Lindsey Slaughter, Ph.D.
Phone: (806) 834-1345
Department of Plant and Soil Science
Texas Tech University
Bayer Plant Science Building, Room 201
2911 15th Street
Lubbock, TX 79409-2122
Mail Stop 2122
Dr. Lindsey Slaughter joined the PSS faculty in September 2016, and specializes in studying soil ecology and plant-soil interactions. She serves as an instructor for the Plant and Soil Science Department's introductory soil science course for undergraduates, and teaches both undergraduate and graduate level courses in soil microbial ecology and biochemistry.
Dr. Slaughter received her bachelor's degree in Natural Resource Management from the University of Tennessee-Martin, and her master's degree in Plant and Soil Sciences is from the University of Kentucky. Her doctorate in Soil Science is from the University of Kentucky. She is a member of the American Society of Agronomy, Crop Science Society of America, Soil Science Society of America, and the Ecological Society of America.
As principal agents of nutrient cycling, soil microbial communities play a critical role in ecosystem function and soil quality. Dr. Slaughter's lab investigates how soil microbial community structure, function, and interactions with other biota affect and are affected by environmental disturbance, such as water and nutrient scarcity or urban development and runoff, and agricultural management conditions, such as grazing and crop production practices. Her research group employs methods which assess carbon sequestration and greenhouse gas emissions, microbial biomass and community structure, and delivery of critical ecosystem services such as decomposition and nutrient cycling. She also frequently targets the response of specific microbes associated with drought resistance and improved soil physical properties, such as arbuscular mycorrhizal fungi (AMF), through microscopy and biochemical analyses. A primary goal of Dr. Slaughter's research is to inform management decisions in semi-arid systems that lead to greater soil health and ecosystem function. Overall, she hopes to increase our ecological understanding of plant-microbe-soil symbioses and interactions that affect and are affected by management practices aimed at increasing the sustainability of agricultural production, and improving the natural resource base now and under future global conditions.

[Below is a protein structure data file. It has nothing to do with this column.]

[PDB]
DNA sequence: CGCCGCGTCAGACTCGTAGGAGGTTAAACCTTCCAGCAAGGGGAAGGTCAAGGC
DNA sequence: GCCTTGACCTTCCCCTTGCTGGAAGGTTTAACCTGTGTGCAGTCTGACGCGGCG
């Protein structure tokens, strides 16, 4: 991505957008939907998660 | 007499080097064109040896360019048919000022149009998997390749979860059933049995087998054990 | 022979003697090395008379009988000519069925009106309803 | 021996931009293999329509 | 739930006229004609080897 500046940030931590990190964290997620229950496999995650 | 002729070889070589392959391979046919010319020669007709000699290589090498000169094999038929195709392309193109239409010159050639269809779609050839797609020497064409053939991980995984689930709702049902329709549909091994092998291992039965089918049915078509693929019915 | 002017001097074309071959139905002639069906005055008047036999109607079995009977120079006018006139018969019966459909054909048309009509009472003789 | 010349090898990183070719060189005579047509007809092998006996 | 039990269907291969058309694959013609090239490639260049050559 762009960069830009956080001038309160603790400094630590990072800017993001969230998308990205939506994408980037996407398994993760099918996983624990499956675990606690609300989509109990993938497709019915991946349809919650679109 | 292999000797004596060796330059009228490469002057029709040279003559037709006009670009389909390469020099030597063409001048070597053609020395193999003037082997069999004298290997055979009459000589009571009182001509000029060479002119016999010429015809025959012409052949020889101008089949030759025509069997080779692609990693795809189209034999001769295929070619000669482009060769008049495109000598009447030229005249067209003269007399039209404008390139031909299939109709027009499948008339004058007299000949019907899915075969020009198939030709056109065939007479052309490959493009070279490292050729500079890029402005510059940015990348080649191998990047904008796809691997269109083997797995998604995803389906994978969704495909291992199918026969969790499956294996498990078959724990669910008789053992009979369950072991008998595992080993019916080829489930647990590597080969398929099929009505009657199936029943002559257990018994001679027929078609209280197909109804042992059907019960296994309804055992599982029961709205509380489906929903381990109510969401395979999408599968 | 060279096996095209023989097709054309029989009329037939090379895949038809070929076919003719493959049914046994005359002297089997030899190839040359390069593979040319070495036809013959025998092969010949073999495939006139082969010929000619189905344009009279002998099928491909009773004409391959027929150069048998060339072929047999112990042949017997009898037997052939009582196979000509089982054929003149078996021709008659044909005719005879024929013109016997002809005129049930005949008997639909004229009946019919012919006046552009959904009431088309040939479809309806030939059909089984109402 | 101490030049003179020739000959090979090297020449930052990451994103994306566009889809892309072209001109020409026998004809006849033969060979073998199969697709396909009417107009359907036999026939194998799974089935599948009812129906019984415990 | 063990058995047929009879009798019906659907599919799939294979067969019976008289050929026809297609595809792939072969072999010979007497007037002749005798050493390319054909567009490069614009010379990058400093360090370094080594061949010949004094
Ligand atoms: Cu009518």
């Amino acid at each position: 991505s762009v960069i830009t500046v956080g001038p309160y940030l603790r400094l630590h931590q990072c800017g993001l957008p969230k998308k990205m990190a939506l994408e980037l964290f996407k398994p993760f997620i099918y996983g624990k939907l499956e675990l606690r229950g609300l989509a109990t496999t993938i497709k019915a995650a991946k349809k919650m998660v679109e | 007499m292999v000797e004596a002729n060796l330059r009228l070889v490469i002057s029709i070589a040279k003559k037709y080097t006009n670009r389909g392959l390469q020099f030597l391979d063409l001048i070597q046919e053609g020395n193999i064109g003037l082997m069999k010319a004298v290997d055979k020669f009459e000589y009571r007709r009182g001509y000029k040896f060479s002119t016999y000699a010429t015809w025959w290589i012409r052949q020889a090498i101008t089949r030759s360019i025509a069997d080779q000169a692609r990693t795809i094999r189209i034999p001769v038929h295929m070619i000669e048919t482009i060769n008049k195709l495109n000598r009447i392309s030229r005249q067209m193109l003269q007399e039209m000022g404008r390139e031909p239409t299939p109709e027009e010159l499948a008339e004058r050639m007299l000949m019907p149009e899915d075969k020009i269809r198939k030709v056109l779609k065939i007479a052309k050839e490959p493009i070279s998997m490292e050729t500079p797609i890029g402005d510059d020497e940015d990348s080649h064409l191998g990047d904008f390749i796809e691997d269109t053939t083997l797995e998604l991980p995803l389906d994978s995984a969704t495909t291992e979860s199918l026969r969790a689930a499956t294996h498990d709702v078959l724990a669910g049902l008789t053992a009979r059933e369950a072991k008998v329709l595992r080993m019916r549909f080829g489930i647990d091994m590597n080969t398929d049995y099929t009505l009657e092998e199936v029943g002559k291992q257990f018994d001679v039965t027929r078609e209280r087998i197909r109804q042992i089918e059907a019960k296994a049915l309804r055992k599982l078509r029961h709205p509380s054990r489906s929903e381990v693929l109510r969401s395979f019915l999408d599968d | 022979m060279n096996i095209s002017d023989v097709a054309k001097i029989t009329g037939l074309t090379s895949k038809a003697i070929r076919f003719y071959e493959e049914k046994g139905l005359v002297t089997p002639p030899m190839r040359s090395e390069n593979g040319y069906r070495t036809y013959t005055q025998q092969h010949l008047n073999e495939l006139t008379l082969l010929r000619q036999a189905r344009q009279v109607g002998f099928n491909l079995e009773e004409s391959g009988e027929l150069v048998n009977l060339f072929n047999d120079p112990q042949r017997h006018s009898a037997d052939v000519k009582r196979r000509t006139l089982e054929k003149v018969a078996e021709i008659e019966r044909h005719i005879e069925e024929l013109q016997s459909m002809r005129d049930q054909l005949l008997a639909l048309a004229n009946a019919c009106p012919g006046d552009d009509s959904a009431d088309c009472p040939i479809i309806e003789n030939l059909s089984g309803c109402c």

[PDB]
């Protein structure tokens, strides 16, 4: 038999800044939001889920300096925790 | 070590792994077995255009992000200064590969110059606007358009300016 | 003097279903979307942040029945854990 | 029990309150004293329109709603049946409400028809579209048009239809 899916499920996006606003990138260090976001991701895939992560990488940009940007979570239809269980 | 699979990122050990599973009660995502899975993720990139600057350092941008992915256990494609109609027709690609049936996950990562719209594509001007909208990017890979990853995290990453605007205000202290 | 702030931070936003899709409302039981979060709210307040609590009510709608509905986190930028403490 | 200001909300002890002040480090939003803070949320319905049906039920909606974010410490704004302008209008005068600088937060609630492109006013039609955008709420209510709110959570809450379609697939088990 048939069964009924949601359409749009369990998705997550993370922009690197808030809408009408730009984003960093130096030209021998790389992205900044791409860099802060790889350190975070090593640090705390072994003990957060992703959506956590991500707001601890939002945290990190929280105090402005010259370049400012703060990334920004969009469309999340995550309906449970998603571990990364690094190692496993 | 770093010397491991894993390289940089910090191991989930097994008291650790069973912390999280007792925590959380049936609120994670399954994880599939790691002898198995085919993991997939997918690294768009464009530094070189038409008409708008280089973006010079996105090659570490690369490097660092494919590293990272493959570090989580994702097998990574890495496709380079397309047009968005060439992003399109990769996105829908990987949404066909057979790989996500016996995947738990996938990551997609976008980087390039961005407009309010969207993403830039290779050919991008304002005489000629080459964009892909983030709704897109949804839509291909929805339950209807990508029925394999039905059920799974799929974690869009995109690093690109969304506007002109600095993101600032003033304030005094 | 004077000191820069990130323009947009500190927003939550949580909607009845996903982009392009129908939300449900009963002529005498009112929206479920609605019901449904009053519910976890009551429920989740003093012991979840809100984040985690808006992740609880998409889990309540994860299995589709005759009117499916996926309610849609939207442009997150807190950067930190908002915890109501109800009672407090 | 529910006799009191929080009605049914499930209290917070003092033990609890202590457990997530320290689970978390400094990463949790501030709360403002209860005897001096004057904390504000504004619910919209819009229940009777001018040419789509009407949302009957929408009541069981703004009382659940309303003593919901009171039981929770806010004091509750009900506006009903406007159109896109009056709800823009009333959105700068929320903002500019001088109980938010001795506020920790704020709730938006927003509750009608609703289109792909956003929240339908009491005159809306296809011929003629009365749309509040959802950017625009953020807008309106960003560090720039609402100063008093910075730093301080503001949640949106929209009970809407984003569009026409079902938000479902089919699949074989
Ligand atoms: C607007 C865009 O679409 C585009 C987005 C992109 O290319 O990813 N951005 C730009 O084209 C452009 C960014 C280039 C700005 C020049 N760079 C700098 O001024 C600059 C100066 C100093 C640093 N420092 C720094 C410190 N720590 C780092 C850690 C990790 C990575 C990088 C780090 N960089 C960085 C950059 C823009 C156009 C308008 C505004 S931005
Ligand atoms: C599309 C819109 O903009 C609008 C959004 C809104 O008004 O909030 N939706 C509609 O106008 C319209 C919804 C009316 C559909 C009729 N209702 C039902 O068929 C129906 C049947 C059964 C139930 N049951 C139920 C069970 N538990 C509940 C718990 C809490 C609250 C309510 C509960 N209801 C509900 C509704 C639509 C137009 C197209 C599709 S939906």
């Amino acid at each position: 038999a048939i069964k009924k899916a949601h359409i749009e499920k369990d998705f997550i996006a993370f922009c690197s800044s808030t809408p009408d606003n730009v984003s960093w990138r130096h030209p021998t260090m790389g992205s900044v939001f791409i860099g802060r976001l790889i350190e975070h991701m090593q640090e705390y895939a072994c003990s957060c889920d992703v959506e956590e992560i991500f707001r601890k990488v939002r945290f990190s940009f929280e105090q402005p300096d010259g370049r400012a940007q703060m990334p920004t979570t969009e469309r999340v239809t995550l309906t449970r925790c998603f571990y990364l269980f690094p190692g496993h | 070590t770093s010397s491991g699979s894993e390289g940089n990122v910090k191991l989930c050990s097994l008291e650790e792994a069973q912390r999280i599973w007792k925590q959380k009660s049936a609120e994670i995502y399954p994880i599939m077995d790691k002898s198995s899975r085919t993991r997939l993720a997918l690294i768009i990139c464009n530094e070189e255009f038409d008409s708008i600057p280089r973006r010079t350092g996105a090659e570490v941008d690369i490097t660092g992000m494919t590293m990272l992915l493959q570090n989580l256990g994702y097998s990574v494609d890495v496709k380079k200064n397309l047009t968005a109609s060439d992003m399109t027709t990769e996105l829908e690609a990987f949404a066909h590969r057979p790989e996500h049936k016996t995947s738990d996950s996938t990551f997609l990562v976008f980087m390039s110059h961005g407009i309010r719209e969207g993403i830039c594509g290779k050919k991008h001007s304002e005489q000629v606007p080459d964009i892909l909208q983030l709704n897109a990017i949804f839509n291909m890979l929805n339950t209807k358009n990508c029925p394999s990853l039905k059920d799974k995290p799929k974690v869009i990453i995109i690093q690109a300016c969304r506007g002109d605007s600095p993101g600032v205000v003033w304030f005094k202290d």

- PSS 2432 - Principles and Practices in Soils
- PSS 4331 - Soil Microbial Ecology
- PSS 6432 - Advanced Soil Microbial Ecology